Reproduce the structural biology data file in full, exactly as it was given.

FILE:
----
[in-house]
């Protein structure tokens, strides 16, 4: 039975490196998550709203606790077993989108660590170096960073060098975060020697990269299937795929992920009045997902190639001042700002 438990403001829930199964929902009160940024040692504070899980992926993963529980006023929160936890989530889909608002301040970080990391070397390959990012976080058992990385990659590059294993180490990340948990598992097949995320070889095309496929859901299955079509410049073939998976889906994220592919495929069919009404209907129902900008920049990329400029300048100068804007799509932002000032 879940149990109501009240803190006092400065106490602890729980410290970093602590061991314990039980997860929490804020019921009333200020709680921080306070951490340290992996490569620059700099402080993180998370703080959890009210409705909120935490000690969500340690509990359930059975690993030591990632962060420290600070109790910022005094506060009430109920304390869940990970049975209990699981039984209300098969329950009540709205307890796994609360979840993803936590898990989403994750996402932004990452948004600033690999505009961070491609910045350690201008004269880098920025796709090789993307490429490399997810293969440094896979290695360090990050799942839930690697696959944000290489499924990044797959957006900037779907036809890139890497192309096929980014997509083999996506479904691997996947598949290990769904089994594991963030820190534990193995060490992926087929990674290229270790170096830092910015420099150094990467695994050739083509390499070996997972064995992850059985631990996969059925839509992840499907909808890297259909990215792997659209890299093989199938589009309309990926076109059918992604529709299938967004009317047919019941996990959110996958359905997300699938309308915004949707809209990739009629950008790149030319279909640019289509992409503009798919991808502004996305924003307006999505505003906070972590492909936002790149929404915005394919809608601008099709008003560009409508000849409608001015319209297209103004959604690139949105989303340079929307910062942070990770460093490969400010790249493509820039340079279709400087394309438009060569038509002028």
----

[in-house]
């Protein structure tokens, strides 16, 4: 039975490196998550709203606790077993989108660590170096960073060098975060020697990269299937795929992920009045997902190639001042700002 438990403001829930199964929902009160940024040692504070899980992926993963529980006023929160936890989530889909608002301040970080990391070397390959990012976080058992990385990659590059294993180490990340948990598992097949995320070889095309496929859901299955079509410049073939998976889906994220592919495929069919009404209907129902900008920049990329400029300048100068804007799509932002000032 879940149990109501009240803190006092400065106490602890729980410290970093602590061991314990039980997860929490804020019921009333200020709680921080306070951490340290992996490569620059700099402080993180998370703080959890009210409705909120935490000690969500340690509990359930059975690993030591990632962060420290600070109790910022005094506060009430109920304390869940990970049975209990699981039984209300098969329950009540709205307890796994609360979840993803936590898990989403994750996402932004990452948004600033690999505009961070491609910045350690201008004269880098920025796709090789993307490429490399997810293969440094896979290695360090990050799942839930690697696959944000290489499924990044797959957006900037779907036809890139890497192309096929980014997509083999996506479904691997996947598949290990769904089994594991963030820190534990193995060490992926087929990674290229270790170096830092910015420099150094990467695994050739083509390499070996997972064995992850059985631990996969059925839509992840499907909808890297259909990215792997659209890299093989199938589009309309990926076109059918992604529709299938967004009317047919019941996990959110996958359905997300699938309308915004949707809209990739009629950008790149030319279909640019289509992409503009798919991808502004996305924003307006999505505003906070972590492909936002790149929404915005394919809608601008099709008003560009409508000849409608001015319209297209103004959604690139949105989303340079929307910062942070990770460093490969400010790249493509820039340079279709400087394309438009060569038509002028």